House Democrats are pressuring federal regulators for the second time in a month about Verizon Wireless' marketing deals with those cable operators from which it has proposed buying AWS spectrum.
A group of 32 lawmakers yesterday sent a letter to the FCC and Justice Department (DOJ) expressing concerns that the transaction would "turn the promise of the 1996 Telecommunications Act on its head" by making "formerly energetic competitors into business partners."
Verizon's arrangements with its cable partners to cross-sell each other's products would discourage them from competing with each other on video, broadband, voice and wireless services, and it would also diminish Verizon's incentives to expand its FiOS network, the representatives said.
"The Verizon/cable transaction raises serious concerns for competition and consumers," they said in a letter led by Louise Slaughter of New York, ranking member of the House Rules Committee. "We strongly urge you to protect the public interest in cross-platform competition driving lower prices and higher-quality services."
The lawmakers did not voice concerns about the transfer of AWS licenses to Verizon, instead focusing exclusively on the companies' marketing agreements and joint venture. They did not ask the FCC and DOJ to block the deal entirely.
Verizon and three of the four cable operators in the deal have already begun selling each other's products and services in some markets, even though the FCC has not concluded its review of the spectrum portion of the transaction.
This week’s message mirrors criticisms of the deal laid out in June by a separate group of Congressional Democrats led by Ed Markey of Massachusetts, a senior member of the Energy and Commerce Committee, and Michigan's John Conyers, ranking member of the Judiciary Committee. Those lawmakers also did not request a ban on the deal but asked the FCC and DOJ to "carefully evaluate the potential impacts of Verizon's post-transaction spectrum holdings and the joint marketing agreements."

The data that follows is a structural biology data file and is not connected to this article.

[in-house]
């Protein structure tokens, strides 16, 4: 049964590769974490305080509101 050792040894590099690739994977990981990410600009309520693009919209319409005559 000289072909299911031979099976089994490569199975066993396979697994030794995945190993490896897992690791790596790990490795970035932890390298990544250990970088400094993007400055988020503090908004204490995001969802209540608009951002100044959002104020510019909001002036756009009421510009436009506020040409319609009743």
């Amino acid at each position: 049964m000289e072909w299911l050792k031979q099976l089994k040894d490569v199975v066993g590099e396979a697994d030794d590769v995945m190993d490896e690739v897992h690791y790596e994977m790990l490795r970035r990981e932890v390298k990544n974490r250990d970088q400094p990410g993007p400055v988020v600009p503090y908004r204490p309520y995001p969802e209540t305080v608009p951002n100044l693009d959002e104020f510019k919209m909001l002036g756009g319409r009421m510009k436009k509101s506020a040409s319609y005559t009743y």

Wisconsin Democrat Senator Herb Kohl has also expressed concerns about the transaction's effect on competition.
A spokesman for Verizon dismissed the Democrats' concerns.
"Over the past six months, we have addressed these issues, made a persuasive case that bringing unused spectrum to the marketplace to serve millions of consumers is strongly in the public interest, and we believe we are on track for approval later this summer," he said.
The letter from the House Democrats was provided to the media by the Communications Workers of America, which is currently in the midst of negotiating union contracts with Verizon.
Verizon has offered to sell off some of its 700 MHz spectrum and has agreed to swap spectrum with T-Mobile USA if the government approves its $3.9 billion purchase of the nationwide block of AWS spectrum, which it plans to use in its LTE network.
Reuters said yesterday that the FCC appears to be close to approving the spectrum transaction, but the DOJ has lingering concerns about the marketing deals.